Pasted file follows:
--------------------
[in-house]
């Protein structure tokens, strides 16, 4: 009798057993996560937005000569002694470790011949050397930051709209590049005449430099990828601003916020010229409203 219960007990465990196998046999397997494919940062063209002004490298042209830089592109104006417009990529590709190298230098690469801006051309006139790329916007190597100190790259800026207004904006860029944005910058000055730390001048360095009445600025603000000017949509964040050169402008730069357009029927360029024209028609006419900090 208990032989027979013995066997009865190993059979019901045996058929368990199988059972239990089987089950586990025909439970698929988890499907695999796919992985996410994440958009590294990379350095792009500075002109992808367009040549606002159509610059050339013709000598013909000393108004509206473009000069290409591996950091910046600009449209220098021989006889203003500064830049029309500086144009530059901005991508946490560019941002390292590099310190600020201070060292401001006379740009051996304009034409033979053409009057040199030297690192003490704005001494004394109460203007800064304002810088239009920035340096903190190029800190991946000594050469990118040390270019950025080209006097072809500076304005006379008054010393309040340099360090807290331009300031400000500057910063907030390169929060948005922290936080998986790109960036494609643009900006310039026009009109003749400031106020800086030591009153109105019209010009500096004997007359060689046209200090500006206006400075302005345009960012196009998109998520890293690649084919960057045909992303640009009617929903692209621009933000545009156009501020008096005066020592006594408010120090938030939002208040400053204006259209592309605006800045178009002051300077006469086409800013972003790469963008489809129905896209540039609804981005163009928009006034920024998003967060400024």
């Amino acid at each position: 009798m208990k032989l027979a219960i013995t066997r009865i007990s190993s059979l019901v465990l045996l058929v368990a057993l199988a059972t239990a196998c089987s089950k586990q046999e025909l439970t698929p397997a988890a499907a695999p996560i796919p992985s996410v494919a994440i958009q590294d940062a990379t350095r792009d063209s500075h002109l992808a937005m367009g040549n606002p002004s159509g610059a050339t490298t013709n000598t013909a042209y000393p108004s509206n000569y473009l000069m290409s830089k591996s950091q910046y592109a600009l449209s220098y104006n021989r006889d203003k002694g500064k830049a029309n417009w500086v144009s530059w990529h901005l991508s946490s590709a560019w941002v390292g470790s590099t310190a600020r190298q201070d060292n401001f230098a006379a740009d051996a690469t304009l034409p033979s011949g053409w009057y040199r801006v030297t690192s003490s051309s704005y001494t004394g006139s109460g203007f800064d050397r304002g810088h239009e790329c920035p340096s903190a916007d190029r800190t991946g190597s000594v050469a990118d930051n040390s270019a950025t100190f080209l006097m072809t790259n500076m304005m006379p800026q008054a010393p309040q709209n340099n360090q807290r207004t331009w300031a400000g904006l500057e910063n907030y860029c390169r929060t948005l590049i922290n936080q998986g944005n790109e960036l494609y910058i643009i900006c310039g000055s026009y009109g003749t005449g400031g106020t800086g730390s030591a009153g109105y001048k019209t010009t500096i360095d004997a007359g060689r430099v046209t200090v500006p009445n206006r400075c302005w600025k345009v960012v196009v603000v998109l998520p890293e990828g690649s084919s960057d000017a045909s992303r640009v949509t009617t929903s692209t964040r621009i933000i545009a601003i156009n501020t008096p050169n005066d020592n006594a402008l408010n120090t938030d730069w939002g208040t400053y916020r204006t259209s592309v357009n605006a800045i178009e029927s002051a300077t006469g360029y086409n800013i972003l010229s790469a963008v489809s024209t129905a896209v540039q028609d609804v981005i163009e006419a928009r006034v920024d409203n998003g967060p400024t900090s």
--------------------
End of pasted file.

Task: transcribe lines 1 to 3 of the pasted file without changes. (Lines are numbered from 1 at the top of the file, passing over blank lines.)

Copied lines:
[in-house]
């Protein structure tokens, strides 16, 4: 009798057993996560937005000569002694470790011949050397930051709209590049005449430099990828601003916020010229409203 219960007990465990196998046999397997494919940062063209002004490298042209830089592109104006417009990529590709190298230098690469801006051309006139790329916007190597100190790259800026207004904006860029944005910058000055730390001048360095009445600025603000000017949509964040050169402008730069357009029927360029024209028609006419900090 208990032989027979013995066997009865190993059979019901045996058929368990199988059972239990089987089950586990025909439970698929988890499907695999796919992985996410994440958009590294990379350095792009500075002109992808367009040549606002159509610059050339013709000598013909000393108004509206473009000069290409591996950091910046600009449209220098021989006889203003500064830049029309500086144009530059901005991508946490560019941002390292590099310190600020201070060292401001006379740009051996304009034409033979053409009057040199030297690192003490704005001494004394109460203007800064304002810088239009920035340096903190190029800190991946000594050469990118040390270019950025080209006097072809500076304005006379008054010393309040340099360090807290331009300031400000500057910063907030390169929060948005922290936080998986790109960036494609643009900006310039026009009109003749400031106020800086030591009153109105019209010009500096004997007359060689046209200090500006206006400075302005345009960012196009998109998520890293690649084919960057045909992303640009009617929903692209621009933000545009156009501020008096005066020592006594408010120090938030939002208040400053204006259209592309605006800045178009002051300077006469086409800013972003790469963008489809129905896209540039609804981005163009928009006034920024998003967060400024």
């Amino acid at each position: 009798m208990k032989l027979a219960i013995t066997r009865i007990s190993s059979l019901v465990l045996l058929v368990a057993l199988a059972t239990a196998c089987s089950k586990q046999e025909l439970t698929p397997a988890a499907a695999p996560i796919p992985s996410v494919a994440i958009q590294d940062a990379t350095r792009d063209s500075h002109l992808a937005m367009g040549n606002p002004s159509g610059a050339t490298t013709n000598t013909a042209y000393p108004s509206n000569y473009l000069m290409s830089k591996s950091q910046y592109a600009l449209s220098y104006n021989r006889d203003k002694g500064k830049a029309n417009w500086v144009s530059w990529h901005l991508s946490s590709a560019w941002v390292g470790s590099t310190a600020r190298q201070d060292n401001f230098a006379a740009d051996a690469t304009l034409p033979s011949g053409w009057y040199r801006v030297t690192s003490s051309s704005y001494t004394g006139s109460g203007f800064d050397r304002g810088h239009e790329c920035p340096s903190a916007d190029r800190t991946g190597s000594v050469a990118d930051n040390s270019a950025t100190f080209l006097m072809t790259n500076m304005m006379p800026q008054a010393p309040q709209n340099n360090q807290r207004t331009w300031a400000g904006l500057e910063n907030y860029c390169r929060t948005l590049i922290n936080q998986g944005n790109e960036l494609y910058i643009i900006c310039g000055s026009y009109g003749t005449g400031g106020t800086g730390s030591a009153g109105y001048k019209t010009t500096i360095d004997a007359g060689r430099v046209t200090v500006p009445n206006r400075c302005w600025k345009v960012v196009v603000v998109l998520p890293e990828g690649s084919s960057d000017a045909s992303r640009v949509t009617t929903s692209t964040r621009i933000i545009a601003i156009n501020t008096p050169n005066d020592n006594a402008l408010n120090t938030d730069w939002g208040t400053y916020r204006t259209s592309v357009n605006a800045i178009e029927s002051a300077t006469g360029y086409n800013i972003l010229s790469a963008v489809s024209t129905a896209v540039q028609d609804v981005i163009e006419a928009r006034v920024d409203n998003g967060p400024t900090s």